PHNOM PENH - A gang of big, "sharp-toothed" monkeys have been caught at a Phnom Penh temple as part of a crackdown on the unruly animals after a spate of attacks on visiting tourists, a zoo official said on Friday.
"Phnom Penh authorities asked us to remove the violent monkeys from the temple... The guards there said many visitors had been bitten by big monkeys," Nhek Rattanak Pich, director of Phnom Tamao Zoo and rescue centre, told AFP.
Veterinarians from the zoo tranquilised 13 macaques at the Wat Phnom pagoda on Tuesday and Friday and the operation is set to continue.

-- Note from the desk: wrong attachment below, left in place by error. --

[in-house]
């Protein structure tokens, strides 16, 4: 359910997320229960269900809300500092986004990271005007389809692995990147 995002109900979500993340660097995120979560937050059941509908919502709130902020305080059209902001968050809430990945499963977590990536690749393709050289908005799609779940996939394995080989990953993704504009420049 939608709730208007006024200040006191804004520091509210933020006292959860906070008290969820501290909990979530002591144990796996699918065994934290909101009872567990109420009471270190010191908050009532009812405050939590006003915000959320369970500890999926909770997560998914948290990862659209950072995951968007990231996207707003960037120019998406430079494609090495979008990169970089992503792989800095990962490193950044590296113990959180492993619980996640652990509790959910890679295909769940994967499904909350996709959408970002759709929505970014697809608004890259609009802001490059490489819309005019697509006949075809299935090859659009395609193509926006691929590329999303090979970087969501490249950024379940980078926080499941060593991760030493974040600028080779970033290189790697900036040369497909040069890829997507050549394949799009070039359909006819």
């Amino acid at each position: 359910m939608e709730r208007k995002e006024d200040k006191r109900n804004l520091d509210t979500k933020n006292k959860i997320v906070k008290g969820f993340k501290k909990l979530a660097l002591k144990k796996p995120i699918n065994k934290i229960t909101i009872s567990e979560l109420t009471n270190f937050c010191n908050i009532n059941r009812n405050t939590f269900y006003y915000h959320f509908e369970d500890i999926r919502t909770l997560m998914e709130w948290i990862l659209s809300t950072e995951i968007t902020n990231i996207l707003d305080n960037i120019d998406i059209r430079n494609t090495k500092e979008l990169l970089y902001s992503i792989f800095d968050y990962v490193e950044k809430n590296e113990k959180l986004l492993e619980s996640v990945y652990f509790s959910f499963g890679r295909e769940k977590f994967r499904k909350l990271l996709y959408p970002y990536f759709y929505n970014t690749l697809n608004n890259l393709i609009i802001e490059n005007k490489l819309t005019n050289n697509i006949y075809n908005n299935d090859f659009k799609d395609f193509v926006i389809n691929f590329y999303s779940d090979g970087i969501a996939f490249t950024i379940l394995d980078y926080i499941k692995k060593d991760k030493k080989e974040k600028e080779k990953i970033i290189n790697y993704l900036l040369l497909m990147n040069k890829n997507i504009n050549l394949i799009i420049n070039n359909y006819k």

The temple is crowded with some 200 semi-tame macaques who occasionally cause havoc when they stray towards nearby homes and hotels, tearing tiles off roofs, destroying laundry and making off with items left lying around.
Cambodian police have described the macaques as "gangster" monkeys in the past after a failed attempt to trap them with eggs laced with sleeping pills. Authorities even put a $250 bounty on several of the animals’ heads.
A violent 20-kilogram (44-pound) monkey was shot dead in 2008 at the temple after it attacked visitors.
Pich said blood samples from the monkeys would be tested to check for diseases before the animals are sent either to the zoo or freed in remote forests near Tonle Sap lake, far away from the capital.
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